China is heading into winter still blighted by power cuts and electricity rationing. That is forcing companies to cut back on operating hours and curtail shifts.
The impact on the Chinese economy has yet to feed through. But the "effect likely will be sharply negative," the ratings agency Standard & Poor's states in a report China's Power Outages - Get Used To It.
China's growth is already forecast by the World Bank to slow to 5.4% in 2022, from 8.5% in 2021, a 2022 showing that would put it exactly in the middle of the pack in Asia. It's a far cry from its previous world-leading rate.
More than 70% of Chinese coal-fired power plants are losing money, according to the China Energy Council trade association. They were already squeezed when the coal supply shortage forced spot prices for thermal coal up 94% compared with the COVID-crisis year in 2020.
Coal spot prices are now at an all-time high. The rate at the Qinhuangdao port as of Friday is C¥733 per ton, according to the stats tracker CEIC, up from an average of C¥448 per ton between 2013 and now, and an all-time low of C¥300 in February 2016. Qinhuangdao sits on the Yellow Sea, the largest shipping location serving Beijing.
The profitability of power plants is not going to improve when their average unit fuel cost is up 50% over the rate in June. Energy companies without renewable sources "are now making heavy losses on the power they provide," S&P notes, causing them to curtail their coal-fired output.
One of the problems is entirely self-inflicted. China banned imports of Australian coal, unofficially, in November 2020. That was part of its "gray zone" tariff war with the Aussies, which also barred shipments into China of Australian barley, copper, shellfish, sugar, timber and wine, as I explained back then. Aussie wine producers such as Treasury Wine Estates (TSRYF) bore the brunt of tariffs between 107.1% and 212.1%.
There are signs that the Aussie coal embargo has lifted. It has this month reportedly started to allow the estimated one million tons of Australian coal sitting in bonded warehouses along China's coast to be cleared by customs. But the mining companies have already redirected some of the supply to other countries clamoring for coal such as India.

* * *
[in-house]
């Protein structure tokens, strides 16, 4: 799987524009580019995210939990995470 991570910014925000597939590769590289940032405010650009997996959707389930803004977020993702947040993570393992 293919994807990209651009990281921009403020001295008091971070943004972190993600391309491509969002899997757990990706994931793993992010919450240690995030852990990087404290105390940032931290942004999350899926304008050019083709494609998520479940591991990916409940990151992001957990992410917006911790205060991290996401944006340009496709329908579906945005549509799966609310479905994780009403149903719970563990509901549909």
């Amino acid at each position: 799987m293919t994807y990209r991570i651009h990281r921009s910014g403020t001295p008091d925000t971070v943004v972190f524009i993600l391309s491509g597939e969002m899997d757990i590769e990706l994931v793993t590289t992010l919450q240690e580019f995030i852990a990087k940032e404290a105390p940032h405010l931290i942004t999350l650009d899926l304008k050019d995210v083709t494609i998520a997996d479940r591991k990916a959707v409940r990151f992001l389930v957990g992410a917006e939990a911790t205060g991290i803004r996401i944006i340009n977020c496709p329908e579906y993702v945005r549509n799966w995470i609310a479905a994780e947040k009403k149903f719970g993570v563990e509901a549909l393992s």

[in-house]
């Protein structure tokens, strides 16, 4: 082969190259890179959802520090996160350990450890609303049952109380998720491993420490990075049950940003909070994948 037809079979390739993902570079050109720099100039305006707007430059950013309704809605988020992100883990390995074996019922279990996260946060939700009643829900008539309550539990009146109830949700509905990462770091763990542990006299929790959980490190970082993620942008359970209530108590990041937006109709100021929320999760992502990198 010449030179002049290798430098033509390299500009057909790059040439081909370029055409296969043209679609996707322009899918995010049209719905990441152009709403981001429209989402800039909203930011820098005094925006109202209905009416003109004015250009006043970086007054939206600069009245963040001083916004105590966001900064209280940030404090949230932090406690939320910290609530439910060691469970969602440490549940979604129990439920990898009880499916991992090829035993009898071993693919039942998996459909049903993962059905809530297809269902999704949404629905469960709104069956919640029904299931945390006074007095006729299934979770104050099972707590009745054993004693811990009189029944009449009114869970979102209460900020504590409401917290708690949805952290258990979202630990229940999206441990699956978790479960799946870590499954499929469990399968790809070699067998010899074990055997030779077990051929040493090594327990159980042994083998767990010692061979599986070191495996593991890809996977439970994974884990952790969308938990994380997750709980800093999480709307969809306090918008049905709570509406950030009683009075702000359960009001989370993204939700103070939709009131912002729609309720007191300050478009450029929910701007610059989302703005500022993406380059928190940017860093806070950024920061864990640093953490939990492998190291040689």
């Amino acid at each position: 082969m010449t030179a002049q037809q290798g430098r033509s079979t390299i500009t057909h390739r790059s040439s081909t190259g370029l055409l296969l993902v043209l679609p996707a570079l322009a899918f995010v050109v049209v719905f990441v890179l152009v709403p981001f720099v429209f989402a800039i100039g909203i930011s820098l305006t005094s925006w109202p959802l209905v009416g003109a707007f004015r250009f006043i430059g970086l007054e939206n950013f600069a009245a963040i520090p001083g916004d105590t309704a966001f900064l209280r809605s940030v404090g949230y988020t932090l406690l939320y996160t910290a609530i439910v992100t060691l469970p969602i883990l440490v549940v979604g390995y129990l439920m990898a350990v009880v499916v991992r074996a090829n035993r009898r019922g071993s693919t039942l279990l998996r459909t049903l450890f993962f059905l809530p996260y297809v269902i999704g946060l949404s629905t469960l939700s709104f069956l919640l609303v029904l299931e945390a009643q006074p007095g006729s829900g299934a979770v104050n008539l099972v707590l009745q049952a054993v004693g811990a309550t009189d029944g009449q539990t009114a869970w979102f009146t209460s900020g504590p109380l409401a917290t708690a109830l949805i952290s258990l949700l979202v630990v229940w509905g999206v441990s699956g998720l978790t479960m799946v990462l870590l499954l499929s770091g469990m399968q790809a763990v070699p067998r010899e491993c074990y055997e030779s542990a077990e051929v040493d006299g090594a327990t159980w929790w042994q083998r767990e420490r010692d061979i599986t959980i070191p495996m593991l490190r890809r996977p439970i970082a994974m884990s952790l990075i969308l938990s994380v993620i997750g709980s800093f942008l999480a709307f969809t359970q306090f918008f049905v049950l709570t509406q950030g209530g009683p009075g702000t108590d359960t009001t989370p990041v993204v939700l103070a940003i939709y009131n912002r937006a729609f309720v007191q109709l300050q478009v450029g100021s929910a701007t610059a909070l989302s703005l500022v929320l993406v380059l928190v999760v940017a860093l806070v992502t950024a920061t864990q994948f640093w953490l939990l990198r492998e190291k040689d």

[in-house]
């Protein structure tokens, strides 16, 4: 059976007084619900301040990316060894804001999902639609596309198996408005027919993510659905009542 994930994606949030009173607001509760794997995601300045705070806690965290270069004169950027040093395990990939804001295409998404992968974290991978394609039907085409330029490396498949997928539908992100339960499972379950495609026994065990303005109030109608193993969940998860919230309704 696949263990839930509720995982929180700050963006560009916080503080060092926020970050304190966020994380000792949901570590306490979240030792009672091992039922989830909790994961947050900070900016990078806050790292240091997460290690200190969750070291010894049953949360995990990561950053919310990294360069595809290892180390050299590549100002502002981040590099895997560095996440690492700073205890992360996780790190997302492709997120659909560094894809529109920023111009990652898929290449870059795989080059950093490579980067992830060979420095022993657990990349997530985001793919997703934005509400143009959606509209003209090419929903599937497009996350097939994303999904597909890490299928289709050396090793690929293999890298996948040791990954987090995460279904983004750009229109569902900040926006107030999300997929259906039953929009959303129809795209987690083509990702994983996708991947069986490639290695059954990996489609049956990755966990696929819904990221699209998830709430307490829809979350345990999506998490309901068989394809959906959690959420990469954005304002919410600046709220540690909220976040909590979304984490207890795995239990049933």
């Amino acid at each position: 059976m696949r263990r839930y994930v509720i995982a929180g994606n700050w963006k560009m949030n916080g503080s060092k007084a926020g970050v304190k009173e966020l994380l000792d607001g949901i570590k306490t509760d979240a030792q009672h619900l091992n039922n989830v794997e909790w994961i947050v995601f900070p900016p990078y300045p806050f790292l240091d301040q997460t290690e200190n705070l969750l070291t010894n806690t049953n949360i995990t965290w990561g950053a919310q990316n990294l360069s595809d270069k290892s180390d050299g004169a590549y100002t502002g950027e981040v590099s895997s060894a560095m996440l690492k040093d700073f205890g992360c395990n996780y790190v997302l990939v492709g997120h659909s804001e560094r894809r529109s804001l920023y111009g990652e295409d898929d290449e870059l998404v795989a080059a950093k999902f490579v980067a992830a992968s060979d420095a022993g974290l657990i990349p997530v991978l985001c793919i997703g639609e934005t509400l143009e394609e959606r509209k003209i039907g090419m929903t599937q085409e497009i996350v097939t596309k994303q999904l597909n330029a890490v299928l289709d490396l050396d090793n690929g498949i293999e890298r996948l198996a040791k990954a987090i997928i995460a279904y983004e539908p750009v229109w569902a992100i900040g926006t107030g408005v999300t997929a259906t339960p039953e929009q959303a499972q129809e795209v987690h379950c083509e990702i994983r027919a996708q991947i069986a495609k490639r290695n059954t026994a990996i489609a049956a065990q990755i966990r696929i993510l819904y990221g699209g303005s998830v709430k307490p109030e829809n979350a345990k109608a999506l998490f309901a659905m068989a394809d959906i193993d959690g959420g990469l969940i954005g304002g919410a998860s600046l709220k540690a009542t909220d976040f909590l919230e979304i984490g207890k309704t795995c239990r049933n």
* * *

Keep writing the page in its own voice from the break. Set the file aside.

Coal shortages are likely to last into March, when winter begins to break in the industrial northern parts of the country. The government is prioritizing the supply of residential power, which S&P says "should be secure," but will force commercial and industrial consumers of electricity to ration power throughout the winter.
The Beijing government has ordered state-owned energy companies to do "whatever it takes" to secure fuel supplies. It has mandated that coal mines produce more coal. But that will take time to happen.
Some provincial governments have been allowing power companies to increase their rates, which are tightly regulated. The economic planning National Development and Reform Commission set a strategy in 2019 of a "basic tariff plus floating rate" that allows some flexibility. Power producers are allowed to step up their prices by no more than 20% above the local benchmark tariff.
Simple math will tell you that a 20% price hike does not offset a 50% increase in production costs. However, companies are free to charge energy-intensive sectors higher prices, presumably originally to discourage their heavy use, but now a profit-saving loophole.
Independent power producers are fast trying to add to their renewable-energy capacity.
The largest Chinese clean-energy producers are China Energy Investment Corp.; China Huaneng Group with its U.S.-listed subsidiary Huaneng Power International (HNP) (HK:0902); China Huadian with its Hong Kong-listed subsidiary Huadian Power International (HPIFF) (HK:1071); and the State Power Investment Corp., which has several listed subsidiaries including China Power (HK:2380) and Shanghai Electric Power (SIELY) (HK:2727).
Smaller rival China Resources Power Holdings (CRPJF) (HK:0836), part of China's largest conglomerate, is also stepping up renewables production.
These companies are all ultimately state-owned, even if they have listed subsidiaries. That gives them strong borrowing and refinancing power to back their capital-intensive expansion into renewable energy. They will all be hewing to the party line laid down in China's 14th five-year plan, running from 2021-25.
Another problem disrupting supply, S&P notes, is that China's power grid is not yet flexible and sophisticated enough to handle the fluctuating input from renewable-energy sources. It does not have "smart" power distribution technology that adapts to an unstable source of generation. As a result, China's two grid companies, China Southern Power Grid Co. and the State Grid Corp. of China, are investing in power storage and smart-distribution facilities, to accommodate this.
China's energy problems are producing "wavering" with China's commitments to its climate goals. As part of this energy crunch, the country's energy efficiency - how much electricity use is rising compared with how much the economy is growing - has got 3.2% worse. It's notable that Chinese President Xi Jinping will not attend the COP26 energy summit about to start on Sunday in Glasgow.
With months to run on China's coal crisis, it's likely to be a long, hard slog through winter. In the long run, this energy crunch will surely provide new impetus for China's efforts to expand renewables production and shift away from coal, to clean energy sources that can produce power nearer the factories and homes that need it.